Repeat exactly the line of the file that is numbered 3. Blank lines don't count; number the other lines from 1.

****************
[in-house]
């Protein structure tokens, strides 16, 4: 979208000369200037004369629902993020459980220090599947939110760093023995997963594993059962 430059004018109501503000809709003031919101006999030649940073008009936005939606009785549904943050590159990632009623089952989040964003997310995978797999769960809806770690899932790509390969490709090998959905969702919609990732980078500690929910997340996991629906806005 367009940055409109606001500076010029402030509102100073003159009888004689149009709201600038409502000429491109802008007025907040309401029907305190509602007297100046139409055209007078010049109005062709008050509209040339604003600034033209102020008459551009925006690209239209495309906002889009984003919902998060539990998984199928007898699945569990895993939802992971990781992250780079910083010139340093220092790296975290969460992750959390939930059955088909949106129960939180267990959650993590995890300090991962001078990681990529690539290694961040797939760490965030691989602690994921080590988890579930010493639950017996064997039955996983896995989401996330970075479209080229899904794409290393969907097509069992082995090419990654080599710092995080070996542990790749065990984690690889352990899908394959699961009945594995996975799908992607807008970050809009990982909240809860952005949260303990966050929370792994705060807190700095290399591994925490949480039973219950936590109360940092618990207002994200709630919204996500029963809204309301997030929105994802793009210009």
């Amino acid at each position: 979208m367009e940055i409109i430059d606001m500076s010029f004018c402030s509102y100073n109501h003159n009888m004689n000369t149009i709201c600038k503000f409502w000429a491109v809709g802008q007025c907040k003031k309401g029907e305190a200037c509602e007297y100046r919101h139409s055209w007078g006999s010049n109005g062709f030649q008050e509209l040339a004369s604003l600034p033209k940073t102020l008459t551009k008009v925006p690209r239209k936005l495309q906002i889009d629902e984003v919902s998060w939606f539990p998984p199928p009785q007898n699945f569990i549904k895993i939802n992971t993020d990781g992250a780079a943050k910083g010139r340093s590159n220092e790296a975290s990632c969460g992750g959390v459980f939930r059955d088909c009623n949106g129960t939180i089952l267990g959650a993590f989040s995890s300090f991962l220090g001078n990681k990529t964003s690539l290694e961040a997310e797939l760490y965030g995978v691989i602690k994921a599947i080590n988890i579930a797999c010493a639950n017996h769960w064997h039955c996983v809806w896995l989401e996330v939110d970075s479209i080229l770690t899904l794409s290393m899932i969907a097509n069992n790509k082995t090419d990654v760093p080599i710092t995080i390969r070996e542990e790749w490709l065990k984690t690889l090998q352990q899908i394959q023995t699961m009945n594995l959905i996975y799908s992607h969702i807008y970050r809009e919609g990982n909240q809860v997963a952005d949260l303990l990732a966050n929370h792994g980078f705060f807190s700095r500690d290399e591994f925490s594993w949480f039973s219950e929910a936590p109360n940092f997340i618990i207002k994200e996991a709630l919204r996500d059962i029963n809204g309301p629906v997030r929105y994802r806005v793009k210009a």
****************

């Amino acid at each position: 979208m367009e940055i409109i430059d606001m500076s010029f004018c402030s509102y100073n109501h003159n009888m004689n000369t149009i709201c600038k503000f409502w000429a491109v809709g802008q007025c907040k003031k309401g029907e305190a200037c509602e007297y100046r919101h139409s055209w007078g006999s010049n109005g062709f030649q008050e509209l040339a004369s604003l600034p033209k940073t102020l008459t551009k008009v925006p690209r239209k936005l495309q906002i889009d629902e984003v919902s998060w939606f539990p998984p199928p009785q007898n699945f569990i549904k895993i939802n992971t993020d990781g992250a780079a943050k910083g010139r340093s590159n220092e790296a975290s990632c969460g992750g959390v459980f939930r059955d088909c009623n949106g129960t939180i089952l267990g959650a993590f989040s995890s300090f991962l220090g001078n990681k990529t964003s690539l290694e961040a997310e797939l760490y965030g995978v691989i602690k994921a599947i080590n988890i579930a797999c010493a639950n017996h769960w064997h039955c996983v809806w896995l989401e996330v939110d970075s479209i080229l770690t899904l794409s290393m899932i969907a097509n069992n790509k082995t090419d990654v760093p080599i710092t995080i390969r070996e542990e790749w490709l065990k984690t690889l090998q352990q899908i394959q023995t699961m009945n594995l959905i996975y799908s992607h969702i807008y970050r809009e919609g990982n909240q809860v997963a952005d949260l303990l990732a966050n929370h792994g980078f705060f807190s700095r500690d290399e591994f925490s594993w949480f039973s219950e929910a936590p109360n940092f997340i618990i207002k994200e996991a709630l919204r996500d059962i029963n809204g309301p629906v997030r929105y994802r806005v793009k210009a």